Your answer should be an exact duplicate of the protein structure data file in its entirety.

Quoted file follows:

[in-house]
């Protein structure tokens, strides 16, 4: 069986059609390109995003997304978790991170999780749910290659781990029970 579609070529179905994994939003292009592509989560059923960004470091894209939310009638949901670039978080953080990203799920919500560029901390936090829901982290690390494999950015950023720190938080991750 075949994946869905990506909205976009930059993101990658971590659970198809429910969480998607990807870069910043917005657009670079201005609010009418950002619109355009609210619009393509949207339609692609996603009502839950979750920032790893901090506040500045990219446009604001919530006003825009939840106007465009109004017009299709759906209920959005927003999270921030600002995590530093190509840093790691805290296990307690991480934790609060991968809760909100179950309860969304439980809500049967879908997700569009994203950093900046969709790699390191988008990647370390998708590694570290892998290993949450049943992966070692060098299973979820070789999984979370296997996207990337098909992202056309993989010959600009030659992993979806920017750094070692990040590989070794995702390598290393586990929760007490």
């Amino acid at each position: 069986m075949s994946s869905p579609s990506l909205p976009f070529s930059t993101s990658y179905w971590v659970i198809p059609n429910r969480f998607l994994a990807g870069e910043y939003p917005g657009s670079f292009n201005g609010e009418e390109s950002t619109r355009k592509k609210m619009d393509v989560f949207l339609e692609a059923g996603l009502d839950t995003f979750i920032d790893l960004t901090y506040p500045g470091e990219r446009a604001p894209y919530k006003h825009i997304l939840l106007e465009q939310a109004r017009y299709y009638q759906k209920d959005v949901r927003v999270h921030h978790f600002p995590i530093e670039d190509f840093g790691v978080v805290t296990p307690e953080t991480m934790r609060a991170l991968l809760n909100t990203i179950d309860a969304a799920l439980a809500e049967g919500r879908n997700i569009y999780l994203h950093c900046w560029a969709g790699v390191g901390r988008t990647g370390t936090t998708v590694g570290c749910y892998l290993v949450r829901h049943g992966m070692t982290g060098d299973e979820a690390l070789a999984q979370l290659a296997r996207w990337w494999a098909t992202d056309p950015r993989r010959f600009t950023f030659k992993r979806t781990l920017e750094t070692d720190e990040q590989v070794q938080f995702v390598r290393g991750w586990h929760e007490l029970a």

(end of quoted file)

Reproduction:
[in-house]
């Protein structure tokens, strides 16, 4: 069986059609390109995003997304978790991170999780749910290659781990029970 579609070529179905994994939003292009592509989560059923960004470091894209939310009638949901670039978080953080990203799920919500560029901390936090829901982290690390494999950015950023720190938080991750 075949994946869905990506909205976009930059993101990658971590659970198809429910969480998607990807870069910043917005657009670079201005609010009418950002619109355009609210619009393509949207339609692609996603009502839950979750920032790893901090506040500045990219446009604001919530006003825009939840106007465009109004017009299709759906209920959005927003999270921030600002995590530093190509840093790691805290296990307690991480934790609060991968809760909100179950309860969304439980809500049967879908997700569009994203950093900046969709790699390191988008990647370390998708590694570290892998290993949450049943992966070692060098299973979820070789999984979370296997996207990337098909992202056309993989010959600009030659992993979806920017750094070692990040590989070794995702390598290393586990929760007490």
């Amino acid at each position: 069986m075949s994946s869905p579609s990506l909205p976009f070529s930059t993101s990658y179905w971590v659970i198809p059609n429910r969480f998607l994994a990807g870069e910043y939003p917005g657009s670079f292009n201005g609010e009418e390109s950002t619109r355009k592509k609210m619009d393509v989560f949207l339609e692609a059923g996603l009502d839950t995003f979750i920032d790893l960004t901090y506040p500045g470091e990219r446009a604001p894209y919530k006003h825009i997304l939840l106007e465009q939310a109004r017009y299709y009638q759906k209920d959005v949901r927003v999270h921030h978790f600002p995590i530093e670039d190509f840093g790691v978080v805290t296990p307690e953080t991480m934790r609060a991170l991968l809760n909100t990203i179950d309860a969304a799920l439980a809500e049967g919500r879908n997700i569009y999780l994203h950093c900046w560029a969709g790699v390191g901390r988008t990647g370390t936090t998708v590694g570290c749910y892998l290993v949450r829901h049943g992966m070692t982290g060098d299973e979820a690390l070789a999984q979370l290659a296997r996207w990337w494999a098909t992202d056309p950015r993989r010959f600009t950023f030659k992993r979806t781990l920017e750094t070692d720190e990040q590989v070794q938080f995702v390598r290393g991750w586990h929760e007490l029970a």